Among the myriad weirdnesses of Eddie Sutton’s hiring at San Francisco a week ago was what, exactly, led the program to replace its coach 10 games into the season with one of the most notoriously shady hoops hustlers this side of George Raveling. Andy Katz started sussing some of that strangeness out shortly after Sutton’s hiring, and in the process introduced the world to a pair of hoops dudes so shady that they make the Suttons look like a Romney family portrait taken with the “rustic plantation backdrop” at Olan Mills. Although I guess that seems pretty unappealing, too. Anyway, here’s Katz; the extensive quoting is for those without ESPN Insider:
USF athletic director Debi Gore-Mann said she didn’t know that (on-leave Coach Jessie) Evans wouldn’t be the coach for the rest of the season until he told her on Wednesday that he needed to take a leave of absence.
Yet Sutton said he spoke to Gore-Mann a few days prior about the job possibly being open. Gore-Mann then said she was only talking to Sutton about long-term coaching, not short term.
But even more potentially damning are sources close to Evans saying that he didn’t ask for the leave of absence at first. A source told ESPN.com that there was correspondence between Gore-Mann and Evans earlier on Wednesday that said she wanted his resignation by the end of the day. Gore-Mann disputed that claim when ESPN.com discussed it with her later in the day.
The connection between Sutton and Gore-Mann was orchestrated by David and Dana Pump (above), twin brothers who work the grassroots basketball scene with teams called Pump ‘n Run out of the Los Angeles area. The duo has traveling teams, works in the ticket business and is extremely tight with a number of high-profile coaches and athletic directors.
The Pump brothers have been running a search firm called Champ Search for a few years, with their highest-profile school being Tennessee when it hired Bruce Pearl from Wisconsin-Milwaukee. Gore-Mann said without reservation on Wednesday that the Pump brothers put her in touch with Sutton, and she worked through them to get Sutton. Earlier in the day, Dana Pump told ESPN.com that he had “not much at all” involvement in the search. When pressed how much he facilitated the Sutton hire, Pump said, “no comment.” Yet, Gore-Mann was quite open about her reliance on the Pump brothers. Sutton praised the Pumps for the contributions to basketball over the years.
If you believe that Evans asked for a leave of absence and then Gore-Mann called the Pumps and hired Sutton — sight unseen — on Wednesday within a few hours, then it would might be the quickest turnaround of a coach and search process. (sic?) Clearly, there had to be a pre-existing conversation for this to be done in a matter of hours.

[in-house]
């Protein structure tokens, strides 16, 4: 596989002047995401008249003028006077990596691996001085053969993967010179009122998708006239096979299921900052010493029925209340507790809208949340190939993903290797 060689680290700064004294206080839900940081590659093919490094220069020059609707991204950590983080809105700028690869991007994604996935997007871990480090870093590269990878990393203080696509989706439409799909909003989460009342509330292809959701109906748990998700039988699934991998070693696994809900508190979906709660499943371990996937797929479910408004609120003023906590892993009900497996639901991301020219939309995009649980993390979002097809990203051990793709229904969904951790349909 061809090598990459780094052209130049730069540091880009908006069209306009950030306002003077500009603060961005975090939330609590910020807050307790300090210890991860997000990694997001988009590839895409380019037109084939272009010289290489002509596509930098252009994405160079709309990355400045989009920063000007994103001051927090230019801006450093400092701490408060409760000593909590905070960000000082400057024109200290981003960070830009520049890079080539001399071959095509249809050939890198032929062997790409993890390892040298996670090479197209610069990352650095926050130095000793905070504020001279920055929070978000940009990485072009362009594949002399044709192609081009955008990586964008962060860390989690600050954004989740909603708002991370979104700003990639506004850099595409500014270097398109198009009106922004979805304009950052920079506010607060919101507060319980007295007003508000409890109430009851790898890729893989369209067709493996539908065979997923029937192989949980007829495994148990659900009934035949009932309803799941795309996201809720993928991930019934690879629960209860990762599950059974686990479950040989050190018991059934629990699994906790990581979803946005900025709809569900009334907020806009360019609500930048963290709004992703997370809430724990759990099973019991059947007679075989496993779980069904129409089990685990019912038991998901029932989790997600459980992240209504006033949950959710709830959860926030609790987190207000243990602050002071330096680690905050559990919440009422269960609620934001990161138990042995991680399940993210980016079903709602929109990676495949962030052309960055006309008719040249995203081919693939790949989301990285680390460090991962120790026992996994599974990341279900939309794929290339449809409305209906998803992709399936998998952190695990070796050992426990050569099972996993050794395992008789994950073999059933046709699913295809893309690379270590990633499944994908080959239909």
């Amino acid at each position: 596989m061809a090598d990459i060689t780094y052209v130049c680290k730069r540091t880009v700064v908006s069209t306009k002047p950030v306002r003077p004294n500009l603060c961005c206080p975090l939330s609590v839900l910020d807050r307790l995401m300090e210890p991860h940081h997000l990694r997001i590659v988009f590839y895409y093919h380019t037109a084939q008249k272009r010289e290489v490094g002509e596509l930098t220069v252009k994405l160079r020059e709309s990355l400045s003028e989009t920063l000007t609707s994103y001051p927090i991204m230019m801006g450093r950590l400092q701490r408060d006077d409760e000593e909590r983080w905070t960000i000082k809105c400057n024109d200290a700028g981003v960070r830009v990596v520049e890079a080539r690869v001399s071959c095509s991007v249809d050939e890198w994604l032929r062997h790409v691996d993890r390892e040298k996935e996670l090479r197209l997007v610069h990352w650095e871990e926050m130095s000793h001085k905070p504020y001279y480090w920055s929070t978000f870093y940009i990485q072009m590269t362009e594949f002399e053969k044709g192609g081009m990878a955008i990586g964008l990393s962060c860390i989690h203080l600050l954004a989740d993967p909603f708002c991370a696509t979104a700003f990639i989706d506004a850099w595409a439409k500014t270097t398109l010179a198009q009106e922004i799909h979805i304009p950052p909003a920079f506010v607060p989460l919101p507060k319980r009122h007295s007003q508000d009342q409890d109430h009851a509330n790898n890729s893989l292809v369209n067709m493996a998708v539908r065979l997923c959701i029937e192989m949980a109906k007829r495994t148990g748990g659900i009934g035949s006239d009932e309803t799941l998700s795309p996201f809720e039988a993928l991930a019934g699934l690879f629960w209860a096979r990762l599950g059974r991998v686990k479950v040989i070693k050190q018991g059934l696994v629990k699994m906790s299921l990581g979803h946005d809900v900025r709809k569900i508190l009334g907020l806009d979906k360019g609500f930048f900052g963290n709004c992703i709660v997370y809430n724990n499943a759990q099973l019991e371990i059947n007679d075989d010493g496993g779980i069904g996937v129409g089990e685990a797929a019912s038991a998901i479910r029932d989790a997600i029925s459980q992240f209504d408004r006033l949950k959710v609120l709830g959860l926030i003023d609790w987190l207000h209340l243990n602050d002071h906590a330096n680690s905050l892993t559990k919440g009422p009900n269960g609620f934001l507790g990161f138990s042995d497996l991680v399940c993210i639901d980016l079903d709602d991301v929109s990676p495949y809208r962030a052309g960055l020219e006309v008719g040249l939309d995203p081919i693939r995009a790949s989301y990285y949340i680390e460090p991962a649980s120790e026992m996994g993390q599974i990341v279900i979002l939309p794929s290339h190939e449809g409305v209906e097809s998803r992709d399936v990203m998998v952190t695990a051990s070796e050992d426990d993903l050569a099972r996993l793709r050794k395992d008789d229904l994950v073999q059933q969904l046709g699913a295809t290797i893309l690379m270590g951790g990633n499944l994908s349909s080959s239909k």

Both the grammatical errors and the sense that some weird thing was going on with the ticket-brokering, AAU team-sponsoring, Pump family were in the original. Sportsline’s Gregg Doyel — a whipping boy of long standing and rich justification around these parts — actually has some good info on the Pumps in this piece. The article is typically unpleasant, overstated and ineptly written — there’s some random ad hominem stuff that’s uncalled-for even by my low standards; the Pump Brothers are compared to “a pimple that needs to be popped,” which might actually be grosser than the gross misconduct Doyel later describes — but I sure didn’t know a lot of this stuff:
(The Pump Brothers have) been a two-man conflict of interest for years, operating a huge youth basketball operation that sends players to college programs every year — while also buying coaches’ Final Four tickets and charging Division I schools money to advise their coaching searches. Over the years the NCAA has helplessly watched the Pumps consolidate their power by working in college athletics’ enormous gray area.
Even if this is simply what it appears to be — a program that’s fallen a long way since The Quinton Dailey Era doing a favor for two notorious hoops fixers and their longtime buddy, for which that program either will or will not be repaid — it’s pretty dodgy. But whatever it is, it won’t last long: Sutton announced today that he won’t be staying on at USF next year. This either is or is not a non sequitur, but isn’t time that the NCAA started paying some regulatory attention to the AAU world in which hustlers like the Pump Bros and Sonny Vaccaro flourish?